University of Texas at Austin
A lecture by Dr. Brad Gregory (The University of Notre Dame)
This event is free and open to the public.
The Protestant Reformation sought to renew Latin Christendom in the sixteenth century, but by introducing doctrinal disagreements linked to religion-political conflicts, it inadvertently made Christianity itself into an enduring problem throughout Europe. The efforts to resolve that problem included the redefinition of religion and its eventual marginalization from public life in the modern era; over the long term, a religious revolution led to the secularization of society.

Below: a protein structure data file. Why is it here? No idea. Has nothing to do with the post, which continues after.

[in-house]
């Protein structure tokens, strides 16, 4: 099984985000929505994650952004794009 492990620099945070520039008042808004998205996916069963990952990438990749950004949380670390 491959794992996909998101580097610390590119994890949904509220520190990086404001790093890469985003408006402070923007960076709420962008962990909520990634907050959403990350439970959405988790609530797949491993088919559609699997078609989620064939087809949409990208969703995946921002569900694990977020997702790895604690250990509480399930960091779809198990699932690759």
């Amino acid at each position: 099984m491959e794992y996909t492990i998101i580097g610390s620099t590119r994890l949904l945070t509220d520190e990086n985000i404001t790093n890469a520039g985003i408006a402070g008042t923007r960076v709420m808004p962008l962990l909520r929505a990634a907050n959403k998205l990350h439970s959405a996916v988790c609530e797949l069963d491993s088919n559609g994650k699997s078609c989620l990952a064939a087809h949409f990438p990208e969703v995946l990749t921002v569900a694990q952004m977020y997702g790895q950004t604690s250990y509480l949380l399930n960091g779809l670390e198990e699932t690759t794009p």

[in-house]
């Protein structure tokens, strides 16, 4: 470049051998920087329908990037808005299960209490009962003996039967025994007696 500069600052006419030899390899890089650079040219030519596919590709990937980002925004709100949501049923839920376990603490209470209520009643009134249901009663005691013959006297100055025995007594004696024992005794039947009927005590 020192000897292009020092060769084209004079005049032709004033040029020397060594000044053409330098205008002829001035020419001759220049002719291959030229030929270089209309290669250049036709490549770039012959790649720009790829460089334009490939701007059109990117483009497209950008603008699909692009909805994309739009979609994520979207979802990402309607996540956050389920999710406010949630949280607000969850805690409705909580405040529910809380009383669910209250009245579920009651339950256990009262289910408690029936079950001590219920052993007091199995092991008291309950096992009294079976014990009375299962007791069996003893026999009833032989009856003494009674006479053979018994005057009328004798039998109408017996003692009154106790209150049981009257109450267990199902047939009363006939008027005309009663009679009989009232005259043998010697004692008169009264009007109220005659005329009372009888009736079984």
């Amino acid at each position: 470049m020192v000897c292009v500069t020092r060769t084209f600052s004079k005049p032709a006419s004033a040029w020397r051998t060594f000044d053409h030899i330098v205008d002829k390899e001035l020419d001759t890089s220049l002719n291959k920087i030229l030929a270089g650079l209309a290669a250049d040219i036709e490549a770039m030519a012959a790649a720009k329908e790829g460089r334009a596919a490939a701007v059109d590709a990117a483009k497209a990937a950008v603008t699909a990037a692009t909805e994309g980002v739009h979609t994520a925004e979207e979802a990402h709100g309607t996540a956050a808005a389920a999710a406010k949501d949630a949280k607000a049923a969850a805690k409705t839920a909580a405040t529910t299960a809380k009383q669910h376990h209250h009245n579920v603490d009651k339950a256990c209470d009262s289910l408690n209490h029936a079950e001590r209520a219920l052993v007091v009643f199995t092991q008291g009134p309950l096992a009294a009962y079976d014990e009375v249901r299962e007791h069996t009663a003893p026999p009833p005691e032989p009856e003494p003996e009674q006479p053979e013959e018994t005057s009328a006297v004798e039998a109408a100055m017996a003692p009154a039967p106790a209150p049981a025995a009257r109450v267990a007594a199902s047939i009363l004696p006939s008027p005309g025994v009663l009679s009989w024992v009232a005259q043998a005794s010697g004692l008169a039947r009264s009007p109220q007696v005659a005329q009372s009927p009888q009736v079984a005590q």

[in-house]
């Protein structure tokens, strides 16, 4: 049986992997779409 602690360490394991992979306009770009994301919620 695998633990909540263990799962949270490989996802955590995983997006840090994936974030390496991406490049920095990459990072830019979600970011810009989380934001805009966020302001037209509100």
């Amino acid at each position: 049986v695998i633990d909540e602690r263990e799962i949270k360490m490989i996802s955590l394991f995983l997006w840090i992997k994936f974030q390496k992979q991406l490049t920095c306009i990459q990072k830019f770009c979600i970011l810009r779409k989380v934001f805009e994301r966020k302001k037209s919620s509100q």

Brad S. Gregory is Professor of History and Dorothy G. Griffin Collegiate Chair at the University of Notre Dame, where he has taught since 2003, and where he is also the Director of the Notre Dame Institute for Advanced Study. From 1996-2003 he taught at Stanford University, where he received early tenure in 2001. He specializes in the history of Christianity in Europe during the Reformation era and on the long-term influence of the Reformation era on the modern world. His most recent book is entitled The Unintended Reformation: How a Religious Revolution Secularized Society (Belknap, 2012), which received two book awards. His forthcoming book is entitled Rebel in the Ranks: Martin Luther, the Reformation, and the Conflicts that Continue to Shape Our World (Harper, 2017).